William Blake’s neighborhood, Texas radio, Indian blanket, spilled tea
Finishing a long day in the eighteenth century, I sank onto the couch to bathe deep in one of my customized radio stations, the one with Texas music. Lucinda Williams “Blue,” Tracy Chapman “Never Yours,” Neil Young “Star of Bethlehem,” Carrie Rodriguez “Never Gonna Be Your Bride” which is about Austin musicians, Eliza Gilkyson another Austinite, James McMurtry “Choctaw Bingo,” whose lyrics have the most knowing details of Oklahoma redneck life you could possibly imagine. John Prine “Angel from Montgomery,” which is one of the possibilities I might have mentioned if God had ever offered me the chance to write one song in the whole world. But there are a lot of songs in that group.
Out back, the wildflowers can’t stop blooming. For weeks it’s been deep in magenta flax, and now tall stalks of orange and red Indian blanket stand above them. In the past when I’d tried to sow wildflower seeds nothing happened, but this time I sprinkled one packet of seeds over the little plot and kept the soil moist like the directions said and the sun did the rest. Across the yard, the antique rose bush sprawls untrimmed like a teenager, pink blossoms on every twig, branches spilling over the old raw wood deck almost to the bur oak. Looking at it through the window while typing this and getting up to check the quote about Blake, I knock over the half-full mug of rooibos tea that’s on the coffee table. Fortunately the tea stain is more or less the same color as the jute rug.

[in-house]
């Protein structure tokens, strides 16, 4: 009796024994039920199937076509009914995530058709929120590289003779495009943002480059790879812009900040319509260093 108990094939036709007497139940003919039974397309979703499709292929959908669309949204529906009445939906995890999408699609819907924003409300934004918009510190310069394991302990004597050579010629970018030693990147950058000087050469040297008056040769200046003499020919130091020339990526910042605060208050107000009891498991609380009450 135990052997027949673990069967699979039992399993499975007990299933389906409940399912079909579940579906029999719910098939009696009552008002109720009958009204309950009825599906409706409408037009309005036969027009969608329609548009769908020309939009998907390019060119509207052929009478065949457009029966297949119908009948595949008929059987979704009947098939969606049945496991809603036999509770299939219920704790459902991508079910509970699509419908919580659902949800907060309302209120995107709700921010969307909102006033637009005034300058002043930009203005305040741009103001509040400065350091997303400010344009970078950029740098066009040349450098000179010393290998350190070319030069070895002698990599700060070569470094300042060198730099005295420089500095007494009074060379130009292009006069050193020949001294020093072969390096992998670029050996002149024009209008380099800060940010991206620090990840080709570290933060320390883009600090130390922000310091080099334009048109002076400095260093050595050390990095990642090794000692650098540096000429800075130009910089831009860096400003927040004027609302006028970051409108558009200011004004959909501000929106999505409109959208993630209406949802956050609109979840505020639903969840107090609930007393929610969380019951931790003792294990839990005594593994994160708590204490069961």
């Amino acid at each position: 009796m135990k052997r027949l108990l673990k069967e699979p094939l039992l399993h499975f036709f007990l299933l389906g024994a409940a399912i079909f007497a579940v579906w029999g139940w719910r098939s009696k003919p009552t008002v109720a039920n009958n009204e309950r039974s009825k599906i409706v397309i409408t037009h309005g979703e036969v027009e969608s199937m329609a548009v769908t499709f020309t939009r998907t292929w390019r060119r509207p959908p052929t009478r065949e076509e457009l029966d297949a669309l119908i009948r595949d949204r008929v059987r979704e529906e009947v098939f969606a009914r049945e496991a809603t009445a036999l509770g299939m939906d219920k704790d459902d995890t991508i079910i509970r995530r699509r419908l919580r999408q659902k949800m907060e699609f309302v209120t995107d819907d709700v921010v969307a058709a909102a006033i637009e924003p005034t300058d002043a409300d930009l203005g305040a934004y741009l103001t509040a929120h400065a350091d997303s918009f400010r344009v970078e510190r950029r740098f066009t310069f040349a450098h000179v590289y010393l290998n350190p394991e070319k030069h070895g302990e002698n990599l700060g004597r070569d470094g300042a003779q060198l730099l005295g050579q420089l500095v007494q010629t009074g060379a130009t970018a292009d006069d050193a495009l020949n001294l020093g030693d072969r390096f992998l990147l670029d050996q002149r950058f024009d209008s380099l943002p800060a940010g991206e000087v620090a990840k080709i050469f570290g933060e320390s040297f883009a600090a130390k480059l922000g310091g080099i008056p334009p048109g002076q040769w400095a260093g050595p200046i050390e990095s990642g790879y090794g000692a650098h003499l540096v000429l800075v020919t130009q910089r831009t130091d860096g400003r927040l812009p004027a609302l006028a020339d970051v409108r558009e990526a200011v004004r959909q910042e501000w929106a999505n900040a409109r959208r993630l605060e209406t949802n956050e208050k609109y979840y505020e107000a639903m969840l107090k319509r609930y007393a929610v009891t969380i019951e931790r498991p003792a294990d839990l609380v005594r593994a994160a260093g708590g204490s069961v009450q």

That’s at least four beautiful things but I can’t help it.